Today started with us heading downstairs to the local coffee shop next door with the simple task of getting a donut. However, with most of our coins spent on metro fares and tips, all I had was a bill for 200 pesos to pay for our 10 peso breakfast. Not the way the woman behind the counter wanted to start her day I’m sure, as she gave us our large pile of change with a pinched face. I stopped feeling guilty several blocks later, but it’s been this kind of thing that makes me feel like a tourist, and then I remember that I am. On to the metro – which is outstanding here, by the way. I guess when you are the second (or third, depending which reference you read) largest city in the world, you’d better have an efficient metro system. Trains come every minute or so and the longest wait time to date has been maybe 3 minutes. I think we’re getting spoiled.
It took several transfers and a one-hour bus ride to get to our day trip to see the ruins of Teotihuacan, the ancient Aztec city. I remembered studying the Aztecs in 5th grade, and wondered if the group of elementary students we saw in their green plaid uniforms knew just how spectacular this field trip was. Between the two mile walk into the city, the almost vertical climb to the top of the temple, and the altitude itself, I was forced to stop and gasp for air at several points on the way up. Luckily, everyone around us was, too, so maybe this was not as indicative of my being out of shape as it was the nature of the climb. And it was worth every huff and puff. It’s impossible not to appreciate the workmanship and the grandeur of the site and what was once a city, and I tried hard to imagine what it would have been like in its glory.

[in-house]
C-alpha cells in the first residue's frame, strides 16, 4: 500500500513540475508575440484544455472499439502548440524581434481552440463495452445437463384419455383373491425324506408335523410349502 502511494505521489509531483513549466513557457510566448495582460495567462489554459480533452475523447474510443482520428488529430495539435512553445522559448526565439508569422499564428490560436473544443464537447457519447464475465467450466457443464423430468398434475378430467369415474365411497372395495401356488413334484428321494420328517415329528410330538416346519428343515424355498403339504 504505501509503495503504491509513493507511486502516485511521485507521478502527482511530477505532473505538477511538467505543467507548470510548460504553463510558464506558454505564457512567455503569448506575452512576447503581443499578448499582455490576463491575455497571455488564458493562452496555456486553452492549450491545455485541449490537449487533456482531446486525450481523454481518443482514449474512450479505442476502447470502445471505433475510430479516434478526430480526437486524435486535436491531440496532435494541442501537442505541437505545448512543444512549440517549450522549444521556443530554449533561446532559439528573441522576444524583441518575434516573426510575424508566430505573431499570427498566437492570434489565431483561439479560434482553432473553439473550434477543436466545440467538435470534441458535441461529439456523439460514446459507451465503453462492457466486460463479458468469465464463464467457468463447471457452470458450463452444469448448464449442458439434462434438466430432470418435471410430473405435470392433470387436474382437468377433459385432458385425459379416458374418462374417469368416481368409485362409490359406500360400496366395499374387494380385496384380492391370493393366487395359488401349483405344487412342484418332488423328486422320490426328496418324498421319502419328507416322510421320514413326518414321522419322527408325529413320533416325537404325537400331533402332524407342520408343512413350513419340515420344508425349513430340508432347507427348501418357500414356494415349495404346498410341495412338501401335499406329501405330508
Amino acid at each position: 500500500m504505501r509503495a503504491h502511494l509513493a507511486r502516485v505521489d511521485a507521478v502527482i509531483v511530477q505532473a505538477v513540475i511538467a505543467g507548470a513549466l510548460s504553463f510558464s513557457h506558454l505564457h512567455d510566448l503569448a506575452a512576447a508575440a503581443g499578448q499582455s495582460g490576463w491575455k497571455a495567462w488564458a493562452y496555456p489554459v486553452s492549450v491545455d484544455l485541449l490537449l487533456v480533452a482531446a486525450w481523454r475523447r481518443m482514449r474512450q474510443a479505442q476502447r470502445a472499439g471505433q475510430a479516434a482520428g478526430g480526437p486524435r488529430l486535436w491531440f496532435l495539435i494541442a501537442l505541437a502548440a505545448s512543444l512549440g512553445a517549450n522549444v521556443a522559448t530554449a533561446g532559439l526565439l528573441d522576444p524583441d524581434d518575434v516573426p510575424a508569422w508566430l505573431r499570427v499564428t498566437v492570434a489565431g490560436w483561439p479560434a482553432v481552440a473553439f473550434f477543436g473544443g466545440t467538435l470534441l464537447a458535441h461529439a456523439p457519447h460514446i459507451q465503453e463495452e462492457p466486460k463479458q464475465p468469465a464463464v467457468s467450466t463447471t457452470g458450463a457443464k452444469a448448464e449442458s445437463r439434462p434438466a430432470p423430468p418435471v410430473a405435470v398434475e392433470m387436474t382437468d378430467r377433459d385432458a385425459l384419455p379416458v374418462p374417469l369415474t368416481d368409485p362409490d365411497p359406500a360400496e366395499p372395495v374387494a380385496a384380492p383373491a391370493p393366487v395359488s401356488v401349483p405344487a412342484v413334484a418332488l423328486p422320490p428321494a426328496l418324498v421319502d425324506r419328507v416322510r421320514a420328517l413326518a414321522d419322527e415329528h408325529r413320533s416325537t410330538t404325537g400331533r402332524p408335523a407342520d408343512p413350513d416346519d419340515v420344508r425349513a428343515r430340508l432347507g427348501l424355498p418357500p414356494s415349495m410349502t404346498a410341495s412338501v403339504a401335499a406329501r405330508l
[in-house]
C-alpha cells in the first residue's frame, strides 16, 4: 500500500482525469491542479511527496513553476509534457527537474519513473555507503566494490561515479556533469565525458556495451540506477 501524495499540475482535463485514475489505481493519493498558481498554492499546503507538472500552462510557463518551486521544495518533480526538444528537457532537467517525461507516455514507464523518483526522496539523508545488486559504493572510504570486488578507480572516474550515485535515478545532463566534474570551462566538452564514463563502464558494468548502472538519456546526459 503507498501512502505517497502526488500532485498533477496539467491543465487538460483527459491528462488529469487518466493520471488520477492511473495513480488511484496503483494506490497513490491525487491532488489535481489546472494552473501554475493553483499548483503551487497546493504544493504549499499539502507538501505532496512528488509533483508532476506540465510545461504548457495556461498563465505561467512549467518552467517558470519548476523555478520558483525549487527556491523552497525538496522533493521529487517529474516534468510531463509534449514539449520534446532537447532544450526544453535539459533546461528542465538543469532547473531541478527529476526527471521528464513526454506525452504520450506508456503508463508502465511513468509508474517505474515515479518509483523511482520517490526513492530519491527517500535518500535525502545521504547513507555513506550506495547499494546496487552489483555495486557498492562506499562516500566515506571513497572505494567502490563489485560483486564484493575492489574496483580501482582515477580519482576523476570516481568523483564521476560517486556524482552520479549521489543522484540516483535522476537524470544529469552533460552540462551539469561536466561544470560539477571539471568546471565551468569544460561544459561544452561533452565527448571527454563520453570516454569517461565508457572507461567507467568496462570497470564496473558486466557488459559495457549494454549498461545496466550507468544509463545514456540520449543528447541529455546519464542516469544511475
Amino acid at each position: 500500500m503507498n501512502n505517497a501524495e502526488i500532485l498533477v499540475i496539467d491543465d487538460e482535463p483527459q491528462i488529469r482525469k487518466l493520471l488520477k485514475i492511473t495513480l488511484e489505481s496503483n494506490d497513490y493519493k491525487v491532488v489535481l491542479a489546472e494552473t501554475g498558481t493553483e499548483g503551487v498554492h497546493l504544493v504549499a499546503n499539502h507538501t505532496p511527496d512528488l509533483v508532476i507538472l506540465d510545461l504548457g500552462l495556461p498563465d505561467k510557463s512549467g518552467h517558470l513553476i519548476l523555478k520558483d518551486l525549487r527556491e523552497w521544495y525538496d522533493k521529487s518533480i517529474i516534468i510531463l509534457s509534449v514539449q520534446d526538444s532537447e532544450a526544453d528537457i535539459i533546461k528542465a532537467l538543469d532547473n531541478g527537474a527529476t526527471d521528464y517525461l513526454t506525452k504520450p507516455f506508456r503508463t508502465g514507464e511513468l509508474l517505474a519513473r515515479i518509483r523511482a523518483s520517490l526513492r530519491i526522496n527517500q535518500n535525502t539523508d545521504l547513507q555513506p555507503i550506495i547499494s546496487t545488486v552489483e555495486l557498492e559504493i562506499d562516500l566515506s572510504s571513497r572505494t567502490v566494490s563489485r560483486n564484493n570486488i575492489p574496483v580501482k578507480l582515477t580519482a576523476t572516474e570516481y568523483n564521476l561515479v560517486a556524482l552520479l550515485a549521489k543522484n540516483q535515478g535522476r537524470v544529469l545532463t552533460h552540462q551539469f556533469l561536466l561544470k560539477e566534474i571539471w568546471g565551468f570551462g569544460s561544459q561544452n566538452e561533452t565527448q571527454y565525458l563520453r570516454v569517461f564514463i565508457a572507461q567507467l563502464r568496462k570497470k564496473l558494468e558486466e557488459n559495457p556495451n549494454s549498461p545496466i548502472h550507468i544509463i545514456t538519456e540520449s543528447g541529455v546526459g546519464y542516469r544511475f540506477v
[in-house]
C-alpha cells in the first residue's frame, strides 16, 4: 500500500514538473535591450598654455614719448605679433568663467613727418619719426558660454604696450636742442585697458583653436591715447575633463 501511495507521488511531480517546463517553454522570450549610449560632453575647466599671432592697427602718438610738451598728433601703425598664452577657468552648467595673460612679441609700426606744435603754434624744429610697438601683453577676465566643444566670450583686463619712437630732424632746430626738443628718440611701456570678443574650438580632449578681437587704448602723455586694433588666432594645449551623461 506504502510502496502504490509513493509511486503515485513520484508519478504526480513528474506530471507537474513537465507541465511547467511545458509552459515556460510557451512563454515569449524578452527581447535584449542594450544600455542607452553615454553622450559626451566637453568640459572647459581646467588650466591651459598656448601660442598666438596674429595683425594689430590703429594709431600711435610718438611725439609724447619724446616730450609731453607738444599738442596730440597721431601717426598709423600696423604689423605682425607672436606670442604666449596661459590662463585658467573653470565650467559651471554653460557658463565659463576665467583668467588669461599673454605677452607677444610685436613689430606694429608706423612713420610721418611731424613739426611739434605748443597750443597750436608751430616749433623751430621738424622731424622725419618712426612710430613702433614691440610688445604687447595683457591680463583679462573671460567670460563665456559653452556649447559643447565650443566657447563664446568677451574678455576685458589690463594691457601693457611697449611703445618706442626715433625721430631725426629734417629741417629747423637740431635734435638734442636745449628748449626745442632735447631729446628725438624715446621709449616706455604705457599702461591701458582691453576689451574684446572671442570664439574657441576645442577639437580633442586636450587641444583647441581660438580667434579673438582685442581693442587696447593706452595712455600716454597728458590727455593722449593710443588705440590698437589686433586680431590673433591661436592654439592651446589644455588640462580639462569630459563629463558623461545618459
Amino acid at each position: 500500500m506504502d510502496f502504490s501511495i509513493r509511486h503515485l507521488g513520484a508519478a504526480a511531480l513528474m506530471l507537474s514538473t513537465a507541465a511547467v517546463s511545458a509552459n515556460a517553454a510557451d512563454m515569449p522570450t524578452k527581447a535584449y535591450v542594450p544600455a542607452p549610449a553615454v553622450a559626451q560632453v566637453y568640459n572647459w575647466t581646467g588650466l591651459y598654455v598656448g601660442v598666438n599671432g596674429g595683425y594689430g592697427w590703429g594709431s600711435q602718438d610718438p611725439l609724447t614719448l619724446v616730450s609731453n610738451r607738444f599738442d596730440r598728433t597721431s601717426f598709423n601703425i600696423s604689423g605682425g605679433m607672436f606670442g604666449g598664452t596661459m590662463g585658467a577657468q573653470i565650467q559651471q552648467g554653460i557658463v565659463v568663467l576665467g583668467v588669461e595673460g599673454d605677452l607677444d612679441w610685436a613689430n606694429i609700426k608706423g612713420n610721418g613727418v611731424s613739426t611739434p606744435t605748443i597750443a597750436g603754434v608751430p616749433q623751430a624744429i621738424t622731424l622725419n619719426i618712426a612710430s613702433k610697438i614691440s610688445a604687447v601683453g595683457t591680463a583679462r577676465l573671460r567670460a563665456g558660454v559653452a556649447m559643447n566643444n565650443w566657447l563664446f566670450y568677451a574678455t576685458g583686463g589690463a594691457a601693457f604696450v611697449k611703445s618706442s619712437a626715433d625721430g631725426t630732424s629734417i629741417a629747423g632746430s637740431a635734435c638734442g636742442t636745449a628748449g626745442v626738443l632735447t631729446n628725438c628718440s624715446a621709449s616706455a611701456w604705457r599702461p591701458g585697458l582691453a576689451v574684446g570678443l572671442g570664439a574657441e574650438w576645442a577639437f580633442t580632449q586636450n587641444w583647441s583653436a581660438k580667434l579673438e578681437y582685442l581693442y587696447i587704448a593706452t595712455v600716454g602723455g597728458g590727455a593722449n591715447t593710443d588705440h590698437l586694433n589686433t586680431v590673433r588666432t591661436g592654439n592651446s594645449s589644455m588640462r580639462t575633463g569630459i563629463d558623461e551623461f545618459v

For lunch, we tried the local market, had enchiladas verdes and enchiladas mole mainly by default, as they were, once again, the few menu items we were able to decipher. We got a few looks of disdain mixed with humor from the couple seated across from us, but the majority of locals we’ve encountered have been patient and helpful, either through gesturing, offering a pen and paper, or simply jumping in to translate. That said, I can not wait until we start our Spanish immersion program in a couple of weeks.
This being a Friday night, Jeff took me out on a $3 date to the Coliseo Mexico for an evening of local entertainment. It was pretty much WWF Mexico style, with muscular, masked, spandex-clad athletes/actors throwing each other around the ring (and outside the ring), complete with taunting and crowd-pleasing acrobatics. I tried making the mental comparison between the Mexican wrestling heros, with names like Stuko and Mistiko, with their American counterparts (like the Undertaker and Jake the Snake Roberts…yeah, I know a little thing or two from back in the day!). The best part for me was seeing the local children walking around masked as their favorite characters. It was awesome to attend a local event and experience the culture in this way. The low point: seeing a little person in a blue, pink, and yellow monkey suit get beat up by one of the contenders and carried out of the ring. Overall, an entertaining night, but maybe not one that would warrant a second date.